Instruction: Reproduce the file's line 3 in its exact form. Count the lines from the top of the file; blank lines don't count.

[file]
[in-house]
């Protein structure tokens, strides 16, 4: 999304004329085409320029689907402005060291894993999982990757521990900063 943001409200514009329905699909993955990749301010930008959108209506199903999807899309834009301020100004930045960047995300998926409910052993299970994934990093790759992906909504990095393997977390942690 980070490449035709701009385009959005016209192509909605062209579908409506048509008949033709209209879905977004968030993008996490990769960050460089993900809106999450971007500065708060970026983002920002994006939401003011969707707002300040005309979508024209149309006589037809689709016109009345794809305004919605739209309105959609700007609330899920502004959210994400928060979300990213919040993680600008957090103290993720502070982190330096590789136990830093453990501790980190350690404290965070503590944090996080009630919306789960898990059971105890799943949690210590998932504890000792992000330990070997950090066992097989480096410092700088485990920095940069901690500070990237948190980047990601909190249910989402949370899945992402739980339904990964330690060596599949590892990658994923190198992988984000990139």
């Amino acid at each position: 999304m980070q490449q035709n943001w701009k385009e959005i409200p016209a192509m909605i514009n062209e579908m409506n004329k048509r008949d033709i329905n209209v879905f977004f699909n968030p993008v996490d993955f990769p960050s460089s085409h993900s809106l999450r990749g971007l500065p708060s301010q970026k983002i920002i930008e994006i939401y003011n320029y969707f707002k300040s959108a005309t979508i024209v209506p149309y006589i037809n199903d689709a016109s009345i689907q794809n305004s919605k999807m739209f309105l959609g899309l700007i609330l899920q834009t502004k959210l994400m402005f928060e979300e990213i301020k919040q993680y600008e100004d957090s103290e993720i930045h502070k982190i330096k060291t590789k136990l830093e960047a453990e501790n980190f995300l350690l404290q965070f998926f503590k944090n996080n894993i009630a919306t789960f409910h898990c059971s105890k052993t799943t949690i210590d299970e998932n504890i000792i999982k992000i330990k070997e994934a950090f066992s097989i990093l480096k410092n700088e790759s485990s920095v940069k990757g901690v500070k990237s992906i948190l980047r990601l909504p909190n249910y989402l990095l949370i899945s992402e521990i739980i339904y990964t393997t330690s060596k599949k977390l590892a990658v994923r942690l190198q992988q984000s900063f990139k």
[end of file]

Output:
């Amino acid at each position: 999304m980070q490449q035709n943001w701009k385009e959005i409200p016209a192509m909605i514009n062209e579908m409506n004329k048509r008949d033709i329905n209209v879905f977004f699909n968030p993008v996490d993955f990769p960050s460089s085409h993900s809106l999450r990749g971007l500065p708060s301010q970026k983002i920002i930008e994006i939401y003011n320029y969707f707002k300040s959108a005309t979508i024209v209506p149309y006589i037809n199903d689709a016109s009345i689907q794809n305004s919605k999807m739209f309105l959609g899309l700007i609330l899920q834009t502004k959210l994400m402005f928060e979300e990213i301020k919040q993680y600008e100004d957090s103290e993720i930045h502070k982190i330096k060291t590789k136990l830093e960047a453990e501790n980190f995300l350690l404290q965070f998926f503590k944090n996080n894993i009630a919306t789960f409910h898990c059971s105890k052993t799943t949690i210590d299970e998932n504890i000792i999982k992000i330990k070997e994934a950090f066992s097989i990093l480096k410092n700088e790759s485990s920095v940069k990757g901690v500070k990237s992906i948190l980047r990601l909504p909190n249910y989402l990095l949370i899945s992402e521990i739980i339904y990964t393997t330690s060596k599949k977390l590892a990658v994923r942690l190198q992988q984000s900063f990139k």